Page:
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Watching Her Feat, 2000 (detail). Fabric, polyester filling, and attendant. Dimensions vary with installation. Collection of the artist. Watching Her Feat, 2000 (detail). Fabric, polyester filling, and attendant. Dimensions vary with installation. Collection of the artist. Watching Her Feat, 2000 (detail). Fabric, polyester filling, and attendant. Dimensions vary with installation. Collection of the artist.
Watching Her Feat, 2000 (detail). Fabric, polyester filling, and attendant. Dimensions vary with installation. Collection of the artist.
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Watching Her Feat, 2000 (detail). Fabric, polyester filling, and attendant. Dimensions vary with installation. Collection of the artist.
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Watching Her Feat, 2000 (detail). Fabric, polyester filling, and attendant. Dimensions vary with installation. Collection of the artist.
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Beverly Semmes

After creating a first residency project with the FWM in 1997—a mechanized, gigantic black cat made from crushed velvet, called RISEANDFALL—Beverly Semmes returned in 2000 to investigate a new form and material. Entitled Watching Her Feat, the dominant visual cue in this installation and exhibition of the same name is the color of bright, fluorescent yellow.

Sewn from rip-stop nylon and stuffed with biodegradable peanuts, the forms of Watching Her Feat are gigantic mounds made from overlapping and wound tubes of yellow fabric. A window to the outdoors is covered with red translucent fabric tubes, and the interplay of the warm glow of the red against the sensor y-overload of the fluorescent yellow creates a total environment of color. An attendant, dressed in the same electric fabric, sits in a single chair in the middle of the installation of feces-like mountains, adding one interpretation to the mysterious title: perhaps a stand-in for the artist herself, the attendant keeps watch over Semmes’ creative feat.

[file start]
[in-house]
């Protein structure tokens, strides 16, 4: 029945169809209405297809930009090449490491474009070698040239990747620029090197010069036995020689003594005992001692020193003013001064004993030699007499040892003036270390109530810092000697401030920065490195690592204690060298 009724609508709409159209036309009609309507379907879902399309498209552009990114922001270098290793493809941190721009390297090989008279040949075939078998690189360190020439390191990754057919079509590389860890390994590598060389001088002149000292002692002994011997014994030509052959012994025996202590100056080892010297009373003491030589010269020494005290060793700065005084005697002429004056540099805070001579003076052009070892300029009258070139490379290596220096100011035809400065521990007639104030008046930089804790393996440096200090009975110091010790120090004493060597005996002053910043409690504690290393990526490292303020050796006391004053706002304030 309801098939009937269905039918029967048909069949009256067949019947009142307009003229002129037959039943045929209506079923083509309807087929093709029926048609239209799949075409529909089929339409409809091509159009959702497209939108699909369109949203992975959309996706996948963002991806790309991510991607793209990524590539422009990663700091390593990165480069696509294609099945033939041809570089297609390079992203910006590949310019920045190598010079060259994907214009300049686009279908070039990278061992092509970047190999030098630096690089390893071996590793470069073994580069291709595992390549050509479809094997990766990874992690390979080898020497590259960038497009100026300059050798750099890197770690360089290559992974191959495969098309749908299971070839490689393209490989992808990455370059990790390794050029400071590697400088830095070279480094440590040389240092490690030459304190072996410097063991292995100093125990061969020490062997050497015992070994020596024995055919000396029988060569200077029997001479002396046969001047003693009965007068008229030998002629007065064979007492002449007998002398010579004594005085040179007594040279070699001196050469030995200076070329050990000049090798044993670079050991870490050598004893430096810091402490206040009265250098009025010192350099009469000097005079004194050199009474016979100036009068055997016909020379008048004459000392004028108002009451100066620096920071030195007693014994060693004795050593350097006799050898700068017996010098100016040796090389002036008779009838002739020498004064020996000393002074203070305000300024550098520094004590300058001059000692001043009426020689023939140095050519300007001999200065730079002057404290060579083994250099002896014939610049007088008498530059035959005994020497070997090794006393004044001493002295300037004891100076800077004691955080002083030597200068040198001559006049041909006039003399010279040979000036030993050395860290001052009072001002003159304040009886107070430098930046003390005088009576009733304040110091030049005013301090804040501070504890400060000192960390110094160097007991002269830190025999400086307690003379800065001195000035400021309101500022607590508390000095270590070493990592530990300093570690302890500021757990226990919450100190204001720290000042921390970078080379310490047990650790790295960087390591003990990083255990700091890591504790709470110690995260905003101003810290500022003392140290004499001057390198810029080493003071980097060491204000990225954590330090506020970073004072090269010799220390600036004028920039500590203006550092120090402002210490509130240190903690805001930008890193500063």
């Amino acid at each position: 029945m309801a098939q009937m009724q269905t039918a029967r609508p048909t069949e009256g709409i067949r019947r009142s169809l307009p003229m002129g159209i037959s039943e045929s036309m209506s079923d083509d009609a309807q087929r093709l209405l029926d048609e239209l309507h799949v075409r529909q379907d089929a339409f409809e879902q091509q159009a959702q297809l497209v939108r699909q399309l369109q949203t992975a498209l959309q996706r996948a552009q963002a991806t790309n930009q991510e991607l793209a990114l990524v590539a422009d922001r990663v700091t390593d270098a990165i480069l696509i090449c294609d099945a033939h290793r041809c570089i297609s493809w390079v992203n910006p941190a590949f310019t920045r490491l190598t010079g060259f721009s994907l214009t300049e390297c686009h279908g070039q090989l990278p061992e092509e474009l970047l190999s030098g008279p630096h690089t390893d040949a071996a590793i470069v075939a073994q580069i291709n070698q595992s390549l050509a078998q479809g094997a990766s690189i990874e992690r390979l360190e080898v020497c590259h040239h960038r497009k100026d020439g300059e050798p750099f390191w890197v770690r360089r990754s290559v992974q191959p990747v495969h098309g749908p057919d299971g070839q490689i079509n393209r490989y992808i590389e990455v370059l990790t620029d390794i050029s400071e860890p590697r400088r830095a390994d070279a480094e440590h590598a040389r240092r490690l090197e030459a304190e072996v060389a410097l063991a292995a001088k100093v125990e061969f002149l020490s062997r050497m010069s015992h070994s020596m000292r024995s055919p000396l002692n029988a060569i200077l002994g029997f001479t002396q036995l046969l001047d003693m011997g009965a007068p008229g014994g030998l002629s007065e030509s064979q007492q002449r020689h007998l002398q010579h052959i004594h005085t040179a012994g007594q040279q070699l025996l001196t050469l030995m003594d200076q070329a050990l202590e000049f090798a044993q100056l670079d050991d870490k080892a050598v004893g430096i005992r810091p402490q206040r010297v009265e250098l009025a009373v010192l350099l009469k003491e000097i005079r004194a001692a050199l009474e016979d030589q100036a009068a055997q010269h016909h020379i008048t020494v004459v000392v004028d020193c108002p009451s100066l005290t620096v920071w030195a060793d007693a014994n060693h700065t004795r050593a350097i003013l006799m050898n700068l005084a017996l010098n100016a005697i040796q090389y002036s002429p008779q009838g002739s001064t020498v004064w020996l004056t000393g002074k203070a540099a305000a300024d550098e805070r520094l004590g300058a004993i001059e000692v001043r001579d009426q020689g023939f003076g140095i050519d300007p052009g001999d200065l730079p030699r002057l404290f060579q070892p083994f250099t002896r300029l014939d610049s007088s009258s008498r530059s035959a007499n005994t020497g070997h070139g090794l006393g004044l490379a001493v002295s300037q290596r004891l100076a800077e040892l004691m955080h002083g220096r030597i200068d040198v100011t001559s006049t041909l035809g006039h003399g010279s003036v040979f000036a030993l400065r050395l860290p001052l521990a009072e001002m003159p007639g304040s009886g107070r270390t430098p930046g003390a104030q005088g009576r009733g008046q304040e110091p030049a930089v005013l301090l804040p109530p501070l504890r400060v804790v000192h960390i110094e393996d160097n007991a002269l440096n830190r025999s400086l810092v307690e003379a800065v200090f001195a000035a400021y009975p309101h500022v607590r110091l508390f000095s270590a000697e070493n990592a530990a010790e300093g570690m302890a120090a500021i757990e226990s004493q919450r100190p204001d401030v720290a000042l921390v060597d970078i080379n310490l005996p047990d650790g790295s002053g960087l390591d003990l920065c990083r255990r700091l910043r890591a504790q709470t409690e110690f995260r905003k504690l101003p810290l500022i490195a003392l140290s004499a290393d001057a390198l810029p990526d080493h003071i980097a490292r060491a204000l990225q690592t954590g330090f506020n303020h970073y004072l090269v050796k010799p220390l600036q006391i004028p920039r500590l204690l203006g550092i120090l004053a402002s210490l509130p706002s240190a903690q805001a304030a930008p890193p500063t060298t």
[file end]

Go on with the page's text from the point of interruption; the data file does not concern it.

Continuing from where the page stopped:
Semmes exhibited this fabric installation in conjunction with a series of videos, which offered a visual pun to the show’s title through their literal portrayal of the artist’s feet shot from her own vantage point. Filmed in different settings and with various manipulations to her feet (band-aids in one, Vaseline in another), the videos depict the artist watching her feet as they traverse water, walk along boards of a deck, or make their way through pools of purple fabric.

Bio
American, lives in New York City
Beverly Semmes attended the Boston Museum School at Tufts University, earning her BFA in 1982. After studying at the New York Studio School for one year (1983–1984), she attended Yale School of Art, where she completed a MFA in 1987. Semmes has employed sculpture, photography and film, and is best known for her oversized garments, primarily dresses, which she alters by elongating the arms and hem length to extend to the floor, encouraging the excess fabric to billow in pools of sensuous material. There is a surrealistic tone to much of Semmes’ work, and even when offering cultural critique, her works have a humorous edge. Since her first major one-person exhibition at P.S. 1 Contemporary Art Center in Long Island City, New York, in 1990, Semmes’ work has been shown in other solo shows at the Wexner Center for the Arts in Columbus, Ohio (1997); the Hirshhorn Museum and Sculpture Garden in Washington, DC (1996); and the Museum of Contemporary Art in Chicago (1995).